Obamacare even allows them to simply jump off the exchanges, and leave all those sick customers to other insurers. The Republicans point to that as proof that ObamaCare is in a “death spiral”, but they ignore the fact that other insurers have figured out ways to make money even on the exchanges.

    The only way you could get more business-friendly than “record profits and increasing premiums” would be to cut taxes on the rich, and cut benefits for the poor, which coincidentally is exactly what the Ryan plan does.

    It is disingenuous to pretend that Ryan really wanted a plan that helps people. Ryan has a reputation as a policy wonk, but all of his ideas are recycled from 1980’s-era Art Laffer speeches that weren’t even true back then, and have long since been disproven.

    If Ryan was really interested in insuring people using private incentives, he would have proposed a “Medisave/Medishield” system like Singapore, where medical service is only lightly subsidized, and always costs something. Since out-of-pocket charges vary, the system was designed to encourage people not to visit the doctor unless they really have to. (At the end of the year, if you haven’t spent your “savings”, you get to keep some of it.) In terms of efficiency of financing and results achieved, Singapore is the most successful system in the world, by a wide margin, proving that private businesses can thrive as long as the incentives are aligned properly.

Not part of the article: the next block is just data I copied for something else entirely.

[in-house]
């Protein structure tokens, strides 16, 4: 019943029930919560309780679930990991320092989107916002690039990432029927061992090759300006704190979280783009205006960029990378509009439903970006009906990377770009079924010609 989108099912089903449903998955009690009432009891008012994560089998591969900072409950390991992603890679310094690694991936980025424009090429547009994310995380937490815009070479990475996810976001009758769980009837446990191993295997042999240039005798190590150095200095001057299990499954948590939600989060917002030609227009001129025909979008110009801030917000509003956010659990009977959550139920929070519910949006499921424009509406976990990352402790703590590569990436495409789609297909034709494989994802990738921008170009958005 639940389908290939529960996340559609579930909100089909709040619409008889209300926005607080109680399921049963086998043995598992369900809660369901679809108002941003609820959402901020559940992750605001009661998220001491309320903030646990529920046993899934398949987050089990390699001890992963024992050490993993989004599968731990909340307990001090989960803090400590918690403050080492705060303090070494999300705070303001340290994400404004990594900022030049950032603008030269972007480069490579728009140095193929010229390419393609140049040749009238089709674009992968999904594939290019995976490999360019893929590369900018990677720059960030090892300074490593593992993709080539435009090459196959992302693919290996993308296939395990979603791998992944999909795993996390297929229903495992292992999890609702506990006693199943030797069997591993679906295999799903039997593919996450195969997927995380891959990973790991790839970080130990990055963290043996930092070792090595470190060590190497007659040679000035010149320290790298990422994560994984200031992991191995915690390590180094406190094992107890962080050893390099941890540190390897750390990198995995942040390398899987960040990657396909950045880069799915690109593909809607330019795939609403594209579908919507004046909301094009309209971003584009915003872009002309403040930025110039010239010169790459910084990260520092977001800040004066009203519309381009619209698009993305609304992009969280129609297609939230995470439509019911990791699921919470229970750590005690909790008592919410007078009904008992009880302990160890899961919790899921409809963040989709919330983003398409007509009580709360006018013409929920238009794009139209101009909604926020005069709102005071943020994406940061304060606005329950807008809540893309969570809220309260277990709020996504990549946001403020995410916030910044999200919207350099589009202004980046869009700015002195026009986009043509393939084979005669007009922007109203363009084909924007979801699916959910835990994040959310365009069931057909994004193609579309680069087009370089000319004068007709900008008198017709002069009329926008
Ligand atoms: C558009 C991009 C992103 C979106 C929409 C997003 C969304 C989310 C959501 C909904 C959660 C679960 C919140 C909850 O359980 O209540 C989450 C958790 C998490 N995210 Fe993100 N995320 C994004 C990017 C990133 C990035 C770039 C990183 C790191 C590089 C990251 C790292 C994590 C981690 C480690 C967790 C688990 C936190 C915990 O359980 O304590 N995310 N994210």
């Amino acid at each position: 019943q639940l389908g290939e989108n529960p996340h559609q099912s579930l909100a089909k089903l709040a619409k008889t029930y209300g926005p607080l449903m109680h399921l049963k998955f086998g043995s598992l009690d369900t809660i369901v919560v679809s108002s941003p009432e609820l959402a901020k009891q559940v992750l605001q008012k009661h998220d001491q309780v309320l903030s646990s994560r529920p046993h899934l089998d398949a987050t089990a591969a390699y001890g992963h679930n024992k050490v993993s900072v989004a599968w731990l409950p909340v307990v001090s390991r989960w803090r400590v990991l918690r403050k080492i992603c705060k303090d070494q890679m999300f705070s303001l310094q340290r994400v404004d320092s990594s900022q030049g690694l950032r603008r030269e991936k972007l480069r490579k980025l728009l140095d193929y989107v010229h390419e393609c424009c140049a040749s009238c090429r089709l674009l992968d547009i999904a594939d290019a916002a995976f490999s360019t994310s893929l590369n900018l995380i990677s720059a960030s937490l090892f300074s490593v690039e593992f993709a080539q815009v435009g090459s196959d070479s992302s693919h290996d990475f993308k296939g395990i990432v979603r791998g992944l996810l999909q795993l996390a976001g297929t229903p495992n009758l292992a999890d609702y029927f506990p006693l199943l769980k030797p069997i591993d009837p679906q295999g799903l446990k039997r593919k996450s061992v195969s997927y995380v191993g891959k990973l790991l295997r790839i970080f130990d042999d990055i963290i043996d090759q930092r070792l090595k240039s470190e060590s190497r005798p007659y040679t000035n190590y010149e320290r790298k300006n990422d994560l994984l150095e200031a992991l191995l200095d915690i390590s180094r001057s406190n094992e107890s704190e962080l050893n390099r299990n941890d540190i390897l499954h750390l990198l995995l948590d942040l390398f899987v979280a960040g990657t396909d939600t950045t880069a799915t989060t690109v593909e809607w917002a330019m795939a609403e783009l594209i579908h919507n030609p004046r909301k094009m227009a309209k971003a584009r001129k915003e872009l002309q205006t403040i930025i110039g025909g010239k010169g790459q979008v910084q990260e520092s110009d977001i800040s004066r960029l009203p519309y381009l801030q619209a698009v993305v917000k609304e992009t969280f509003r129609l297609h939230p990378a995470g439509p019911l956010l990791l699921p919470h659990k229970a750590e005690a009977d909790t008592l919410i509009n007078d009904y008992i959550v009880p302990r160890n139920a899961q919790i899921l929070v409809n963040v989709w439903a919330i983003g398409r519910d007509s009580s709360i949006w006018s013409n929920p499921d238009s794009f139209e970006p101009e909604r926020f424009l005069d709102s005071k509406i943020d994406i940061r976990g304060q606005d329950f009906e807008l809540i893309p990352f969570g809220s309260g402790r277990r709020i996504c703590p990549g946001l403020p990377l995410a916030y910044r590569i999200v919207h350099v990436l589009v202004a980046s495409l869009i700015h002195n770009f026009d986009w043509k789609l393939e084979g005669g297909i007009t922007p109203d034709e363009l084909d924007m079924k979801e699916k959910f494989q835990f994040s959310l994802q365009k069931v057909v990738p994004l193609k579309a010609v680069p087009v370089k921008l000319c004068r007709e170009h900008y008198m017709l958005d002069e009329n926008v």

Instead, Ryan released a bill where the tax subsidy is not based on income or on usage of medical service, but on age. Under “RyanDoesn’tCare”, you are still punished for not having insurance, but the penalty doesn’t kick in until you are sick enough to need insurance. It is like they finally figured out the reason for the ACA, but just decided to make every part of it worse.

    And they had seven years to come up with this plan. It would be as if you had seven years to redesign your website, and your winning idea was a long block of text, with no navigation, and red-on-green text (in comic sans).

  24. 24 24 Advo

    Sure, med schools are expensive. But is it also the case that the Am. Medical Assoc. discourages the idea in order to keep the supply low, and the salaries high?

    That’s what Milton Friedman claimed in “Capitalism and Freedom” (I actually read that long ago).

  25. 25 25 iceman

    Q – could “Sessions-Cassady” (or any of the other bills or proposals people find preferable) have been filibustered? If so, the answer to “why this bill” appears to be that it’s a first step representing what can be passed under reconciliation.